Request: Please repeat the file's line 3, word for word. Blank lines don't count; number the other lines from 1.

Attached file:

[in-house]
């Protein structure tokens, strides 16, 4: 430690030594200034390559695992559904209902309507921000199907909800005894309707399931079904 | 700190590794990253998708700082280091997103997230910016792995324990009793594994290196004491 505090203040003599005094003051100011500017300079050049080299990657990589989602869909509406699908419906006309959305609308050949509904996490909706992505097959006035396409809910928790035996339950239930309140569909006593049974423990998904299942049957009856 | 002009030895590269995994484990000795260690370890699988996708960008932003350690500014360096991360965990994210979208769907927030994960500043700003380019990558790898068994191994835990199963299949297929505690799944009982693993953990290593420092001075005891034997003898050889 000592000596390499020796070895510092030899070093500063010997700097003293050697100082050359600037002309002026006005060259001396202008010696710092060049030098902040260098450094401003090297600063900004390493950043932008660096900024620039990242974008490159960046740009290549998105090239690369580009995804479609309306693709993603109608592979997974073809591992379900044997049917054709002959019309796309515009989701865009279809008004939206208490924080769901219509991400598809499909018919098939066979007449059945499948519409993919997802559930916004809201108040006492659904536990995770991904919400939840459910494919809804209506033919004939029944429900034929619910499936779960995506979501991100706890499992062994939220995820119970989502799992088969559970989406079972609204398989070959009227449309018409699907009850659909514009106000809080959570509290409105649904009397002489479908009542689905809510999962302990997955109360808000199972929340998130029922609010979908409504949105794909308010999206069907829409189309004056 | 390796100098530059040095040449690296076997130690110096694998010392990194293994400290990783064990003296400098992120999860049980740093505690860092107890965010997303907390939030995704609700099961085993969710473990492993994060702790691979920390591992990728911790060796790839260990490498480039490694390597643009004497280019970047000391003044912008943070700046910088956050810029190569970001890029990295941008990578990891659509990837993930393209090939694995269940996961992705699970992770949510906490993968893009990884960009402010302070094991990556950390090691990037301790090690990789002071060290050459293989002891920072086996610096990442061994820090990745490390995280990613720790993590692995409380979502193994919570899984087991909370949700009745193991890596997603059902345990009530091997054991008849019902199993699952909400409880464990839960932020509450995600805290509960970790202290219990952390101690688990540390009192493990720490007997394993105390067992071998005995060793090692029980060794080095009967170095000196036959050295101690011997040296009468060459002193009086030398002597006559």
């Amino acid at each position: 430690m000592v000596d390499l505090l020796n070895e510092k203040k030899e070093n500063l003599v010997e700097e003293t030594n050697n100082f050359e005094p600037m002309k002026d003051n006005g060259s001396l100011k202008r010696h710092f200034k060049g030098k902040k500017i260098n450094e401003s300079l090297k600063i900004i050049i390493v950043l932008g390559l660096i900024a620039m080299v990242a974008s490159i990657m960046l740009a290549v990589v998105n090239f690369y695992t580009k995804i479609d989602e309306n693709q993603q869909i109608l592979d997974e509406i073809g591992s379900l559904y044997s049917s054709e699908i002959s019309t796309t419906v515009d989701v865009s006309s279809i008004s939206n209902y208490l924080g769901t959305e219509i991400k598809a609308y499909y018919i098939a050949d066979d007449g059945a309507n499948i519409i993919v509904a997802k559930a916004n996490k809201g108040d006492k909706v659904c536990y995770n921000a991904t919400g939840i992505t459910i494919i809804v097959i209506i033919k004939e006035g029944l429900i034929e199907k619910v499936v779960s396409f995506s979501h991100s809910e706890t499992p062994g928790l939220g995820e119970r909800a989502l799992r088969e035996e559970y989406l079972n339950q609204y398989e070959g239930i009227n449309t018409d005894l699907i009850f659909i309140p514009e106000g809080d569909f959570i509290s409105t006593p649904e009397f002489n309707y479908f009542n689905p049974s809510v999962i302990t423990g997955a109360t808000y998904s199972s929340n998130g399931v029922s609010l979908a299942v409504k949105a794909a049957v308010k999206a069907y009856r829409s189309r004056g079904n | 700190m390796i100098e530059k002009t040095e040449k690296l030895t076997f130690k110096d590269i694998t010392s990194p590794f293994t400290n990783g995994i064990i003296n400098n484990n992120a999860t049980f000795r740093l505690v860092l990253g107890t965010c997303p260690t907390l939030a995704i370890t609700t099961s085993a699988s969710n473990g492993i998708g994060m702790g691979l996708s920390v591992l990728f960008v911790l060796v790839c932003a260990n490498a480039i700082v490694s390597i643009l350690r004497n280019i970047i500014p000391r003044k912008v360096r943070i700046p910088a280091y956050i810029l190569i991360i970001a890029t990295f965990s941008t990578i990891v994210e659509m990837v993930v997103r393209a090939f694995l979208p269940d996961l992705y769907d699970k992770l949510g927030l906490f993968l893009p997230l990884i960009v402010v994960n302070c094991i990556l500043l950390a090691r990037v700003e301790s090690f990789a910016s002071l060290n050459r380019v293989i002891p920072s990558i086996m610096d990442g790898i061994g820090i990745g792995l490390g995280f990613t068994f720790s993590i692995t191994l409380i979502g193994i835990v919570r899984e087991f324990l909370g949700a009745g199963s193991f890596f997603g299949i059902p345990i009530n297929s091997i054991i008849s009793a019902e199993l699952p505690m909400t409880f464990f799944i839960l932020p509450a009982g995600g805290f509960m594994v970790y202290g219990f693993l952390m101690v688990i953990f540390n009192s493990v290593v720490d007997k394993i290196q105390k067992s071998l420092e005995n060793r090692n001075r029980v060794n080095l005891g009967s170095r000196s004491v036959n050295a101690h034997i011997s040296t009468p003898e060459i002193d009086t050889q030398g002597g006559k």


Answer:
């Amino acid at each position: 430690m000592v000596d390499l505090l020796n070895e510092k203040k030899e070093n500063l003599v010997e700097e003293t030594n050697n100082f050359e005094p600037m002309k002026d003051n006005g060259s001396l100011k202008r010696h710092f200034k060049g030098k902040k500017i260098n450094e401003s300079l090297k600063i900004i050049i390493v950043l932008g390559l660096i900024a620039m080299v990242a974008s490159i990657m960046l740009a290549v990589v998105n090239f690369y695992t580009k995804i479609d989602e309306n693709q993603q869909i109608l592979d997974e509406i073809g591992s379900l559904y044997s049917s054709e699908i002959s019309t796309t419906v515009d989701v865009s006309s279809i008004s939206n209902y208490l924080g769901t959305e219509i991400k598809a609308y499909y018919i098939a050949d066979d007449g059945a309507n499948i519409i993919v509904a997802k559930a916004n996490k809201g108040d006492k909706v659904c536990y995770n921000a991904t919400g939840i992505t459910i494919i809804v097959i209506i033919k004939e006035g029944l429900i034929e199907k619910v499936v779960s396409f995506s979501h991100s809910e706890t499992p062994g928790l939220g995820e119970r909800a989502l799992r088969e035996e559970y989406l079972n339950q609204y398989e070959g239930i009227n449309t018409d005894l699907i009850f659909i309140p514009e106000g809080d569909f959570i509290s409105t006593p649904e009397f002489n309707y479908f009542n689905p049974s809510v999962i302990t423990g997955a109360t808000y998904s199972s929340n998130g399931v029922s609010l979908a299942v409504k949105a794909a049957v308010k999206a069907y009856r829409s189309r004056g079904n | 700190m390796i100098e530059k002009t040095e040449k690296l030895t076997f130690k110096d590269i694998t010392s990194p590794f293994t400290n990783g995994i064990i003296n400098n484990n992120a999860t049980f000795r740093l505690v860092l990253g107890t965010c997303p260690t907390l939030a995704i370890t609700t099961s085993a699988s969710n473990g492993i998708g994060m702790g691979l996708s920390v591992l990728f960008v911790l060796v790839c932003a260990n490498a480039i700082v490694s390597i643009l350690r004497n280019i970047i500014p000391r003044k912008v360096r943070i700046p910088a280091y956050i810029l190569i991360i970001a890029t990295f965990s941008t990578i990891v994210e659509m990837v993930v997103r393209a090939f694995l979208p269940d996961l992705y769907d699970k992770l949510g927030l906490f993968l893009p997230l990884i960009v402010v994960n302070c094991i990556l500043l950390a090691r990037v700003e301790s090690f990789a910016s002071l060290n050459r380019v293989i002891p920072s990558i086996m610096d990442g790898i061994g820090i990745g792995l490390g995280f990613t068994f720790s993590i692995t191994l409380i979502g193994i835990v919570r899984e087991f324990l909370g949700a009745g199963s193991f890596f997603g299949i059902p345990i009530n297929s091997i054991i008849s009793a019902e199993l699952p505690m909400t409880f464990f799944i839960l932020p509450a009982g995600g805290f509960m594994v970790y202290g219990f693993l952390m101690v688990i953990f540390n009192s493990v290593v720490d007997k394993i290196q105390k067992s071998l420092e005995n060793r090692n001075r029980v060794n080095l005891g009967s170095r000196s004491v036959n050295a101690h034997i011997s040296t009468p003898e060459i002193d009086t050889q030398g002597g006559k």